An 'evangelist' once told me this eternal wisdom was actually the wife of God, the fourth person of the Godhead, making God not a Trinity, but a Quaternity. I love it when people take Solo Scriptura to its logical end. This guy did it so well my Baptist friends could have no response that wasn't, in the final analysis, an appeal to some kind of tradition for how to read The Bible.

Wisdom then is first and foremost Christ, but secondly may be predicated to The Church since it is his body. Third, this unity of God and Man, Creator and Creation, means we ought expect to see a union of masculine and feminine. We see this in the sacramental life. In Ordination a priest marries The Church, in Holy Matrimony a man marries a woman, but also think -- if creation is a 'she' and Creator a 'he,' then in a sense every sacrament has this interlocking dynamic of male and female. The two are complimentary, but asymmetrically so. The two are not identical, anymore than God is identical with the universe.

It is no coincidence then that transgender theology most typically follows from confusion about the nature of Christ and his church. Because Jesus' natures are distinct but inseparate, united without conflation nor absorption, this means that creaturely things like wine, bread, oil, and water may be supercharged to carry God's grace in them. The outer sign is the stuff, the inner reality is the grace they carry. God is using creation to heal creation!

In the sacraments especially, Wisdom drops down from the heavens to teach us her ways. By cooperating with their graces we are made holier, taking on the very character of Wisdom that is Christ. We become like God, which is to say with Jesus, "Have you not heard you shall be like gods?" This wisdom's gain is better than jewels. In the West we call this process sanctification or divinization, in the East our fellow Catholics call it theosis. In other words, The Incarnation is what makes the power of the sacraments possible. The Christmas story is the only reason why I, we, can become any better. In the words of St. Athanasius who took on Arius at The Council of Nicaea:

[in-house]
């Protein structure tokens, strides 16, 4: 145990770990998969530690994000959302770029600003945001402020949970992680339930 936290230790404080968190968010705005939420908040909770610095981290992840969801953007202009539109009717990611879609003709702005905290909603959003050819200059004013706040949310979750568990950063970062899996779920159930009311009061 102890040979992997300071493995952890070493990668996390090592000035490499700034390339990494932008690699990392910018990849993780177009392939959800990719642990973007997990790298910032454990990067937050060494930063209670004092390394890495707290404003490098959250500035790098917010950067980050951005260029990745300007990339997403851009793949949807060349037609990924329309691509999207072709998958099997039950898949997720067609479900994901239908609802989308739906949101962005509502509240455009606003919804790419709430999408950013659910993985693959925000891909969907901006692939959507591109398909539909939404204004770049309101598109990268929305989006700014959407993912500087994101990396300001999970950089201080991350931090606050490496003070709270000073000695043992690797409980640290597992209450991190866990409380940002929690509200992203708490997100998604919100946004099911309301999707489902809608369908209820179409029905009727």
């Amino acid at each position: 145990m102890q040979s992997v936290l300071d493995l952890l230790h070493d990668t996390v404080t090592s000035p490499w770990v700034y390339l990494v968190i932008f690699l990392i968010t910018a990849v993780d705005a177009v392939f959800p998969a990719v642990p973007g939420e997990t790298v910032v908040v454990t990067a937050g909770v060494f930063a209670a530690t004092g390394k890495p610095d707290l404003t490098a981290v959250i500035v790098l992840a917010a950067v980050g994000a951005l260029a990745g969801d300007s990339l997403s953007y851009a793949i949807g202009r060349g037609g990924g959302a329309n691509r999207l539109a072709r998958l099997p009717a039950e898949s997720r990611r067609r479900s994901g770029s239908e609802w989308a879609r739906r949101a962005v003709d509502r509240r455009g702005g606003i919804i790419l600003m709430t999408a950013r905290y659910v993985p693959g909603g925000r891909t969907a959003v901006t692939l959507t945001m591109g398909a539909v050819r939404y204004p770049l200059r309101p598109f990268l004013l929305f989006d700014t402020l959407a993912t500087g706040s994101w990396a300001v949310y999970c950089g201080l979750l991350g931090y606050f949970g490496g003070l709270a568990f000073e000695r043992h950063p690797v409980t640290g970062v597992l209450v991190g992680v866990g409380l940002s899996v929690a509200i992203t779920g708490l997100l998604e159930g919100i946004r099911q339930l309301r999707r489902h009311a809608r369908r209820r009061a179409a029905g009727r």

For the Son of God became man so that we might become God.​

Listen again now to the O Antiphon: O Sapientia, O Wisdom - and the Collect of the Day. From this devotional prayer we find the whole of the Christian truth about Christ, The Church, Creation, and our Redemption. By thinking about what we pray, we see how theology is simply an extension of devotion to the One, True God, proving the old adage "What we pray is what we believe is what we live:"

O Wisdom, which camest out of the mouth of the Most High, and reachest from one end to another, mightily and sweetly ordering all things: * come and teach us the way of prudence.

O GOD, the Creator and Redeemer of all mankind, who didst will that thy Word should take flesh in an ever-virgin womb: mercifully hear our prayers; that thine Only Begotten Son, who hath taken unto himself our humanity, may graciously grant us a share in his divinity; through the same Jesus Christ thy Son our Lord, who liveth and reigneth with thee, in the unity of the Holy Spirit, ever one God, world without end. Amen.